Is it time for IMBs to cash in their tokens?


On Sunday, the Mortgage Banker’s Association held its annual conference in Nashville. Lenders and managers clash rising interest rates and increased capital requirements regulators – this in response to the market risk triggered by the Federal Open Market Committee. Washington’s solution to growing risk? Industry consolidation to separate the weak from the strong among small depositories and independent mortgage banks.

A decade and more since the Great Financial Crisis, the mortgage industry continues to adjust capital, risk profiles and business models. Creating and selling 30-year residential mortgages (with free and in-the-money prepayment option) is in many ways an act of madness. But even worse is the idea that IMBs are sort of the problem in residential loans.

Fed Chairman Paul Volcker wiped out thinly capitalized savings and loans in the 1980s by pushing interest rates above funding costs. Many thrift companies lacked federal deposit insurance and failed en masse. And yet, it was non-bank lenders who came to Ginnie Mae’s rescue when S&Ls were wiped out by double-digit interest rates four decades ago.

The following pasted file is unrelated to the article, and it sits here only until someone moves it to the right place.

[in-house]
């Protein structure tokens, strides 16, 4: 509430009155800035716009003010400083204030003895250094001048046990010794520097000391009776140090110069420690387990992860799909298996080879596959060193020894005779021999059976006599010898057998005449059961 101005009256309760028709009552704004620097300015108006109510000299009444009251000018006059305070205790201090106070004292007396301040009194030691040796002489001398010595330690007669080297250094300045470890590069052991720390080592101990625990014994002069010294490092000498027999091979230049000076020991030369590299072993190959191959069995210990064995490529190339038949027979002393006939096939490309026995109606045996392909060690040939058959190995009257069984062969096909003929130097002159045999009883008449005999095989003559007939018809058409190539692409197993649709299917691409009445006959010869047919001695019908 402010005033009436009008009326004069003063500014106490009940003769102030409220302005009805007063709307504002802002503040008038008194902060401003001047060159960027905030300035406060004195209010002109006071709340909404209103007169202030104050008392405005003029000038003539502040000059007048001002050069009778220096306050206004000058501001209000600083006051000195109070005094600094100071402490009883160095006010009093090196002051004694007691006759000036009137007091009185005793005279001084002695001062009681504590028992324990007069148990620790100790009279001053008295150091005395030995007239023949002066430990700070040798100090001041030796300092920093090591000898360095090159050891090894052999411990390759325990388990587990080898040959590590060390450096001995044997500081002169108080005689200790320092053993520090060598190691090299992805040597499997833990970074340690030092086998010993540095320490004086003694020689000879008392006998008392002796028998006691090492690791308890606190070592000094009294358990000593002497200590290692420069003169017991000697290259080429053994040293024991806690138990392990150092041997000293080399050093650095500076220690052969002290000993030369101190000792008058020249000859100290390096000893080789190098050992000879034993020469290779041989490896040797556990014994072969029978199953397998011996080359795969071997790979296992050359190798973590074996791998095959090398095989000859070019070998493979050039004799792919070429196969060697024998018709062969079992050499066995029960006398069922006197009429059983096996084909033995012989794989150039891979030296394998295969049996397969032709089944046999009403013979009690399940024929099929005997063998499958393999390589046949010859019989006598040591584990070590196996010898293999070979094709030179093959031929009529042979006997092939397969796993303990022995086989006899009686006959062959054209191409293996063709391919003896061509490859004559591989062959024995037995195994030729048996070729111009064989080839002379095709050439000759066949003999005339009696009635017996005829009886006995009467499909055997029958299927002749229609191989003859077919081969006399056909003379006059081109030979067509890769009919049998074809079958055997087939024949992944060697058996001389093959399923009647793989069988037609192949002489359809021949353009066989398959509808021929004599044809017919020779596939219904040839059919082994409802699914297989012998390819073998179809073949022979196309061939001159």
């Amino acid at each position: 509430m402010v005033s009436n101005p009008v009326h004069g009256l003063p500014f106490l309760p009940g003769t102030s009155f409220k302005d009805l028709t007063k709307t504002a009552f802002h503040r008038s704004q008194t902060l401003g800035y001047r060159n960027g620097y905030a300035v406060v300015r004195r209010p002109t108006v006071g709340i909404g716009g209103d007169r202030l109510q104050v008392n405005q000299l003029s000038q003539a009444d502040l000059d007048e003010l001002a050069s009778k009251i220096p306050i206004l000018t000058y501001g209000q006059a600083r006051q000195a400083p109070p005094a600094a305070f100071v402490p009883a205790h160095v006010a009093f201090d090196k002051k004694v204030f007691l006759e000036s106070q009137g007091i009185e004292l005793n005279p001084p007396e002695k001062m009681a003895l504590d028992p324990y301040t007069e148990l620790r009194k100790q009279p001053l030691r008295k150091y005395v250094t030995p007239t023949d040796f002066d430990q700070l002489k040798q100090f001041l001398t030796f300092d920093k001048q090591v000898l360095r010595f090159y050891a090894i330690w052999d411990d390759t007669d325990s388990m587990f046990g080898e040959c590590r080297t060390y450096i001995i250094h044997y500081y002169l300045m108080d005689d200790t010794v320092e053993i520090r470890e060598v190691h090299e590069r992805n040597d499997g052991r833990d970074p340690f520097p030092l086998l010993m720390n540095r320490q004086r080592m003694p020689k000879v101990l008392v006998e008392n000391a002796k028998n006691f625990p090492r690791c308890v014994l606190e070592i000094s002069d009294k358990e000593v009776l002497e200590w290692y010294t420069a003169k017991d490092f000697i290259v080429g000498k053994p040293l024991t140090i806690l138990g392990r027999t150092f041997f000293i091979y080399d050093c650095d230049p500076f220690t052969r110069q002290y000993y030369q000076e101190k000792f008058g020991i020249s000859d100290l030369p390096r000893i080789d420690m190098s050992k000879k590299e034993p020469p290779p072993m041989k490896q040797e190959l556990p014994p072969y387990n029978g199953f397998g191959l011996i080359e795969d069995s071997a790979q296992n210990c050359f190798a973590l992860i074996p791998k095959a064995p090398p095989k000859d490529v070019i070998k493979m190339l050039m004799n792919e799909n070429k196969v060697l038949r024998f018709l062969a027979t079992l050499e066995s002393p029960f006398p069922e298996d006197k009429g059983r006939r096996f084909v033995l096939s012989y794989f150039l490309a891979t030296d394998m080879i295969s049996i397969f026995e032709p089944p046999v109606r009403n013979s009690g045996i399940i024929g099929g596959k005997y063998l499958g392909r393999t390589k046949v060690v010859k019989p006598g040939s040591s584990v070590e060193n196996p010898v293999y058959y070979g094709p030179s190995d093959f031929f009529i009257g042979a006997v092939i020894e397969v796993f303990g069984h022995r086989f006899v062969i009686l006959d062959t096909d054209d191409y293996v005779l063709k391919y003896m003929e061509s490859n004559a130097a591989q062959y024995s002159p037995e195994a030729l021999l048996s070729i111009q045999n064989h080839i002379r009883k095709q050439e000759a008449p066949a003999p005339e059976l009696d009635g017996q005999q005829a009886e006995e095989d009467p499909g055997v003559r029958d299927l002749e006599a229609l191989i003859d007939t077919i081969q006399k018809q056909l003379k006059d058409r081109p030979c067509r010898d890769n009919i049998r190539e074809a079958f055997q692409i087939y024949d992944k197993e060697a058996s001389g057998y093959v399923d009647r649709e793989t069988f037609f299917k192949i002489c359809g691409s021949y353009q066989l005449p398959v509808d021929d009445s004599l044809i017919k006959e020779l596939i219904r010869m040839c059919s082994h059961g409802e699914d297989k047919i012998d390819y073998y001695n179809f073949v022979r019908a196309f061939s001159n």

“During the S&L crisis of the late 1980s, IMBs bailed out Ginnie Mae by buying the mortgage servicing rights from bankrupt S&Ls and the RTC,” recalls David C. Stephens, COO of United Capital Markets. “Other IMBs, as master repairers, salvaged Ginnie Mae MSRs from failing S&Ls, prior to RTC liquidation.”

“IMBs built Ginnie Mae,” Stephens continues. “Lomas Mortgage issued the very first Ginnie Mae security. Kisslack and other non-banks were major issuers of Ginnie Mae securities for many years. More recently, banks have been spooked by the misuse of “False Claims Act” and other abuses from DOJ prosecutions under President Barack Obama. They are still afraid to re-enter the market because the abuses have not been corrected.

The wrongs of the past still linger in the minds of many mortgage lenders, but today such thoughts are a happy distraction from the prospect of a market that seems headed for double-digit mortgage coupons. well subscribed by the first quarter of 2023. Double-digit loan vouchers? Let’s do the math.

The yield of MBS Fannie Mae for delivery in November is around 6.4%. Adding 1.75% for the spread of the MBS over the 5-10 year Treasury mixed yield gives us more than 8% for the balance on the sale of the loan in the secondary market. It’s today. MBS created a trade a year ago against the 10-15 year mixed yield BTW, if and when they trade.